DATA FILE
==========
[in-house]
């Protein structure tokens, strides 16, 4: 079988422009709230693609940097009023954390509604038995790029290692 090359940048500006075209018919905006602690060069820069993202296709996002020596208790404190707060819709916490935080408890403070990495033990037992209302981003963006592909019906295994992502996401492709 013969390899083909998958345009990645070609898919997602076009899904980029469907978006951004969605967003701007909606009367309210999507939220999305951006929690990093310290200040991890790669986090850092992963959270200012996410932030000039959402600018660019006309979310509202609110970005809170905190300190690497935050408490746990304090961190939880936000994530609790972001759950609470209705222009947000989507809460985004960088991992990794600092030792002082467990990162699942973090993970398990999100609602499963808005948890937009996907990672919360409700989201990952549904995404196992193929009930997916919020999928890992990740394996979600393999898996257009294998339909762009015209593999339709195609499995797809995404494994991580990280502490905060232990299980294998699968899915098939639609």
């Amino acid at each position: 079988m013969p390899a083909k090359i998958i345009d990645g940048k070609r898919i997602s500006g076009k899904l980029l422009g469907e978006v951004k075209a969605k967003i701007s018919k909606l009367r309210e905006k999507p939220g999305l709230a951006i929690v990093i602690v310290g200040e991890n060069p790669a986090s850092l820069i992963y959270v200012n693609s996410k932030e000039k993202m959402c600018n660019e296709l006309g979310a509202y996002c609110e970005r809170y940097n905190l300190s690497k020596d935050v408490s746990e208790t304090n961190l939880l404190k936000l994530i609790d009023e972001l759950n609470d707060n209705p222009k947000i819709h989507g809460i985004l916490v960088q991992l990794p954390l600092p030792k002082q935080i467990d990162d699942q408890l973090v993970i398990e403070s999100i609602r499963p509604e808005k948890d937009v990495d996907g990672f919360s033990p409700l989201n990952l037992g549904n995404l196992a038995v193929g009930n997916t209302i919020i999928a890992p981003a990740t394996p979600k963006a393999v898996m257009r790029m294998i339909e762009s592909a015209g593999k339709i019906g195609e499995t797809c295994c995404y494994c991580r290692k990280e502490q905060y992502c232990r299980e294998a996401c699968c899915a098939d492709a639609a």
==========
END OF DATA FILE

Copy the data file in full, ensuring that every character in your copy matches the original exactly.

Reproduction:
[in-house]
């Protein structure tokens, strides 16, 4: 079988422009709230693609940097009023954390509604038995790029290692 090359940048500006075209018919905006602690060069820069993202296709996002020596208790404190707060819709916490935080408890403070990495033990037992209302981003963006592909019906295994992502996401492709 013969390899083909998958345009990645070609898919997602076009899904980029469907978006951004969605967003701007909606009367309210999507939220999305951006929690990093310290200040991890790669986090850092992963959270200012996410932030000039959402600018660019006309979310509202609110970005809170905190300190690497935050408490746990304090961190939880936000994530609790972001759950609470209705222009947000989507809460985004960088991992990794600092030792002082467990990162699942973090993970398990999100609602499963808005948890937009996907990672919360409700989201990952549904995404196992193929009930997916919020999928890992990740394996979600393999898996257009294998339909762009015209593999339709195609499995797809995404494994991580990280502490905060232990299980294998699968899915098939639609």
């Amino acid at each position: 079988m013969p390899a083909k090359i998958i345009d990645g940048k070609r898919i997602s500006g076009k899904l980029l422009g469907e978006v951004k075209a969605k967003i701007s018919k909606l009367r309210e905006k999507p939220g999305l709230a951006i929690v990093i602690v310290g200040e991890n060069p790669a986090s850092l820069i992963y959270v200012n693609s996410k932030e000039k993202m959402c600018n660019e296709l006309g979310a509202y996002c609110e970005r809170y940097n905190l300190s690497k020596d935050v408490s746990e208790t304090n961190l939880l404190k936000l994530i609790d009023e972001l759950n609470d707060n209705p222009k947000i819709h989507g809460i985004l916490v960088q991992l990794p954390l600092p030792k002082q935080i467990d990162d699942q408890l973090v993970i398990e403070s999100i609602r499963p509604e808005k948890d937009v990495d996907g990672f919360s033990p409700l989201n990952l037992g549904n995404l196992a038995v193929g009930n997916t209302i919020i999928a890992p981003a990740t394996p979600k963006a393999v898996m257009r790029m294998i339909e762009s592909a015209g593999k339709i019906g195609e499995t797809c295994c995404y494994c991580r290692k990280e502490q905060y992502c232990r299980e294998a996401c699968c899915a098939d492709a639609a």